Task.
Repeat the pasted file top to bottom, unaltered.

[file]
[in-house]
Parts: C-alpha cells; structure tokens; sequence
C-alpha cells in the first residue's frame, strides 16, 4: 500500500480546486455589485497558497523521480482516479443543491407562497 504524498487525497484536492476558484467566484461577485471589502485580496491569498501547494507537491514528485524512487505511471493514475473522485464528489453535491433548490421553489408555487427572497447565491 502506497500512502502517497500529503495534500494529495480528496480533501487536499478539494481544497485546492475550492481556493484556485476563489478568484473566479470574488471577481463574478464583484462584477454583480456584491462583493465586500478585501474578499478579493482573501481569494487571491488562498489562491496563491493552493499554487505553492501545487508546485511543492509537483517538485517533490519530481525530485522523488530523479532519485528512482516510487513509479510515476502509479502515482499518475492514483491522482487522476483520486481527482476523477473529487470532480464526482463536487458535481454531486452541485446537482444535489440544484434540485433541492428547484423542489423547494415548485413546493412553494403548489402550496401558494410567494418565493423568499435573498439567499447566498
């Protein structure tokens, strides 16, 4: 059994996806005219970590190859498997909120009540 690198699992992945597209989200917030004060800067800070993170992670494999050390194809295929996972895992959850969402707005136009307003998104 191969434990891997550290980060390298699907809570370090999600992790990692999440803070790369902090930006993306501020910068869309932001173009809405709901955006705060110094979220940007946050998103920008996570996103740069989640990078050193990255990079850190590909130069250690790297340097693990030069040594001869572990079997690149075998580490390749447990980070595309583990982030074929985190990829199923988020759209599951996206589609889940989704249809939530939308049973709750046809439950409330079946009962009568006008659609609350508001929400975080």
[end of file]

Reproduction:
[in-house]
Parts: C-alpha cells; structure tokens; sequence
C-alpha cells in the first residue's frame, strides 16, 4: 500500500480546486455589485497558497523521480482516479443543491407562497 504524498487525497484536492476558484467566484461577485471589502485580496491569498501547494507537491514528485524512487505511471493514475473522485464528489453535491433548490421553489408555487427572497447565491 502506497500512502502517497500529503495534500494529495480528496480533501487536499478539494481544497485546492475550492481556493484556485476563489478568484473566479470574488471577481463574478464583484462584477454583480456584491462583493465586500478585501474578499478579493482573501481569494487571491488562498489562491496563491493552493499554487505553492501545487508546485511543492509537483517538485517533490519530481525530485522523488530523479532519485528512482516510487513509479510515476502509479502515482499518475492514483491522482487522476483520486481527482476523477473529487470532480464526482463536487458535481454531486452541485446537482444535489440544484434540485433541492428547484423542489423547494415548485413546493412553494403548489402550496401558494410567494418565493423568499435573498439567499447566498
């Protein structure tokens, strides 16, 4: 059994996806005219970590190859498997909120009540 690198699992992945597209989200917030004060800067800070993170992670494999050390194809295929996972895992959850969402707005136009307003998104 191969434990891997550290980060390298699907809570370090999600992790990692999440803070790369902090930006993306501020910068869309932001173009809405709901955006705060110094979220940007946050998103920008996570996103740069989640990078050193990255990079850190590909130069250690790297340097693990030069040594001869572990079997690149075998580490390749447990980070595309583990982030074929985190990829199923988020759209599951996206589609889940989704249809939530939308049973709750046809439950409330079946009962009568006008659609609350508001929400975080």